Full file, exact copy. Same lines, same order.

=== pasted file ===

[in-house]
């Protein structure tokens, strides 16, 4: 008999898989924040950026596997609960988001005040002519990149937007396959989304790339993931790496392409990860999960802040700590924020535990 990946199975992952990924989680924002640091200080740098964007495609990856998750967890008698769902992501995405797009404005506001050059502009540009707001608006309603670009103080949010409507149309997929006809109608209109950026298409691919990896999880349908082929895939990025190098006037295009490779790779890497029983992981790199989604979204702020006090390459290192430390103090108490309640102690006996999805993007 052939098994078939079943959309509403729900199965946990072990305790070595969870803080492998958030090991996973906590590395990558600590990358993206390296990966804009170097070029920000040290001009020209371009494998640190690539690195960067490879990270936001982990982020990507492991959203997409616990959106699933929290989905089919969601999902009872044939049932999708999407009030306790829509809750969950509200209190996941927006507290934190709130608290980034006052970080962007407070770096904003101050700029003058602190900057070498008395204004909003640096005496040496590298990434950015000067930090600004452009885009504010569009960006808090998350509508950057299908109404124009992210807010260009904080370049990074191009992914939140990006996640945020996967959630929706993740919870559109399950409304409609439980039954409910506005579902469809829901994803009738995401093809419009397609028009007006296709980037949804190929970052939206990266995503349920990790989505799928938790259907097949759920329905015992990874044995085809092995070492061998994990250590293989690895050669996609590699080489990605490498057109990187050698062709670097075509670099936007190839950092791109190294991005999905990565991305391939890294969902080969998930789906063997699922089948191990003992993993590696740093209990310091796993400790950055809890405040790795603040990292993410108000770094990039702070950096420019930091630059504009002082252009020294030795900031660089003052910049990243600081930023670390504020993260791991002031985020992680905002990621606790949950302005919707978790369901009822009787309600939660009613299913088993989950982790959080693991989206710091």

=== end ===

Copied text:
[in-house]
């Protein structure tokens, strides 16, 4: 008999898989924040950026596997609960988001005040002519990149937007396959989304790339993931790496392409990860999960802040700590924020535990 990946199975992952990924989680924002640091200080740098964007495609990856998750967890008698769902992501995405797009404005506001050059502009540009707001608006309603670009103080949010409507149309997929006809109608209109950026298409691919990896999880349908082929895939990025190098006037295009490779790779890497029983992981790199989604979204702020006090390459290192430390103090108490309640102690006996999805993007 052939098994078939079943959309509403729900199965946990072990305790070595969870803080492998958030090991996973906590590395990558600590990358993206390296990966804009170097070029920000040290001009020209371009494998640190690539690195960067490879990270936001982990982020990507492991959203997409616990959106699933929290989905089919969601999902009872044939049932999708999407009030306790829509809750969950509200209190996941927006507290934190709130608290980034006052970080962007407070770096904003101050700029003058602190900057070498008395204004909003640096005496040496590298990434950015000067930090600004452009885009504010569009960006808090998350509508950057299908109404124009992210807010260009904080370049990074191009992914939140990006996640945020996967959630929706993740919870559109399950409304409609439980039954409910506005579902469809829901994803009738995401093809419009397609028009007006296709980037949804190929970052939206990266995503349920990790989505799928938790259907097949759920329905015992990874044995085809092995070492061998994990250590293989690895050669996609590699080489990605490498057109990187050698062709670097075509670099936007190839950092791109190294991005999905990565991305391939890294969902080969998930789906063997699922089948191990003992993993590696740093209990310091796993400790950055809890405040790795603040990292993410108000770094990039702070950096420019930091630059504009002082252009020294030795900031660089003052910049990243600081930023670390504020993260791991002031985020992680905002990621606790949950302005919707978790369901009822009787309600939660009613299913088993989950982790959080693991989206710091």